Many in the old world knew there was an ark, but were drowned, because they did not get into it. Knowledge which is not applied will only light a man to hell. It would be better to live a savage than to die an infidel under the gospel. Christ not believed in, is terrible. Moses’ rod, when it was in his hand, did a great deal of good. It wrought miracles; but when it was out of his hand, it became a serpent. So Christ, when laid hold on by the hand of faith, is full of comfort, but not laid hold on, will prove a serpent to bite.
Use 2: Labour for It
As we would prove ourselves to be godly, let us labour for this good knowledge of the Lord.
What pains men will take for the achievement of natural knowledge! I have read of one, Benchorat, who spent forty years in finding out the motion of the eighth sphere. What pains, then, should we take in finding out the knowledge of God in Christ! There must be digging and searching for it, as one would search for a vein of silver: "If thou seekest her as silver" (Prov 2:4).
This is the best knowledge. It as far surpasses all others as the diamond does the crystal. No jewel we wear so adorns us as this: "she is more precious than rubies" (Prov 3:15). "Man knoweth not the price thereof; the depth saith, It is not in me; it cannot be valued with the gold of Ophir, with the precious onyx, or the sapphire" (Job 28:13-16). The dark chaos was a fit emblem of an ignorant soul (Gen 1:2), but when God lights up the lamp of knowledge in the mind, what a new creation is there! Here the soul sparkles like the sun in its glory.
This knowledge is encouraging. We may say of the knowledge of nature, as did Solomon, "He that increaseth knowledge increaseth sorrow" (Ecc 1:18). To know arts and science is to gather straw, but to know God in Christ is to gather pearl. This knowledge ushers in salvation (1 Tim 2:4).
But how shall we get this saving knowledge?
Not by the power of nature. Some speak of how far reason will go if put to good use; but, alas! The plumbline of reason is too short to fathom the deep things of God. A man can no more reach the saving knowledge of God by the power of reason, than a pigmy can reach the pyramids. The light of nature will no more help us to see Christ, than the light of a candle will help us to understand. "The natural man receiveth not the things of the Spirit of God: neither can he know them" (1 Cor 2:14). What shall we do, then, to know God in a soul-saving manner? I answer, let us implore the help of God’s Spirit. Paul never saw himself blind till a light shone from heaven (Acts 9:3). God must anoint our eyes before we can see. What need did Christ have to bid Laodicea to come to him for eyesalve, if she could see before (Rev 3:18)? Oh, let us beg the Spirit, who is "the Spirit of revelation" (Eph 1:17). Saving knowledge is not by speculation, but by inspiration, "the inspiration of the Almighty giveth them understanding" (Job 32:8).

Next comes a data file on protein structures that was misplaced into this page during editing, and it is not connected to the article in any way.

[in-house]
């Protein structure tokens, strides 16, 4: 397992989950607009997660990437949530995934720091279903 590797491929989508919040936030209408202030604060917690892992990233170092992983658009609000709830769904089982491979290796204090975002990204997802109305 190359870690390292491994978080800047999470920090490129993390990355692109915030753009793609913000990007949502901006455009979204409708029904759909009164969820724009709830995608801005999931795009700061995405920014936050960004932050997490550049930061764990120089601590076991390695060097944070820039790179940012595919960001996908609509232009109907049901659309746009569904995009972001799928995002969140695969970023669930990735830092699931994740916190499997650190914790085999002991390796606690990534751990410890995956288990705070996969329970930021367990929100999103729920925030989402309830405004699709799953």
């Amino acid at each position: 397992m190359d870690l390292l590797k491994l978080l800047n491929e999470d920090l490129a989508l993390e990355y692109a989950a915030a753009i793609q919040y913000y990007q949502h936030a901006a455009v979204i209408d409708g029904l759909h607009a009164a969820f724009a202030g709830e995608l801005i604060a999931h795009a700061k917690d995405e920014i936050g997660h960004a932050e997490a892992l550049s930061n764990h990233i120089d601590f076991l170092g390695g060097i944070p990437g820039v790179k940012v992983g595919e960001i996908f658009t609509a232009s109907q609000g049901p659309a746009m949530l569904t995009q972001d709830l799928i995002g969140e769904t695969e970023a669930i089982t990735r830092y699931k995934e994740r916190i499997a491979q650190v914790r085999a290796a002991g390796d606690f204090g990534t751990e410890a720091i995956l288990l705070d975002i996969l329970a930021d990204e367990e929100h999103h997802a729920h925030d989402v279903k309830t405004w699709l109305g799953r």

We may have excellent notions in divinity, but the Holy Ghost must enable us to know them in a spiritual manner. A man may see the figures on a dial, but he cannot tell how the day goes unless the sun shines. We may read many truths in the Bible, but we cannot know them savingly till God’s Spirit shines upon us: "the Spirit searcheth all things, yea, the deep things of God" (1 Cor 2:10). The Scripture reveals Christ to us, but the Spirit reveals Christ in us (Gal 1:16). The Spirit makes known that which all the world cannot do, namely, the sense of God’s love.
Use 3: Bless God For It
You who have this saving, sanctifying knowledge flourishing in you, bless God for it; this is the heavenly anointing.
The most excellent objects cannot be seen in the dark, but when the light appears, then every flower shines in its native beauty. So while men are in the midnight of a natural state, the beauty of holiness is hidden from them; but when the light of the Spirit comes in a saving manner, then those truths which they slighted before appear in that glorious lustre, and transport them with wonder and love.
Bless God, you saints, that he has removed your spiritual cataract, and has enabled you to discern those things which by nature’s spectacles you could never see. How thankful Christ was to his Father for this! "I thank thee, O Father, Lord of heaven and earth, because thou hast revealed them unto babes" (Mt 11:25). How you should admire free grace, that God has not only brought the light to you, but given you eyes to see it; that he has enabled you to know the truth "as it is in Jesus" (Eph 4:21); that he has opened, not only the eye of your understanding, but the eye of your conscience! It is a mercy you can never be thankful enough for, that God has so enlightened you that you should not "sleep the sleep of death." W
Many come to the Word only to feast their ears; they like the melody of the voice, the mellifluous sweetness of the express sign, the newness of the notion (Acts 17:21). This is to love the garnishing of the dish more than the food, this is to desire to be pleased rather than edified. Like a woman that paints her face, but neglects her health" (Thomas Watson)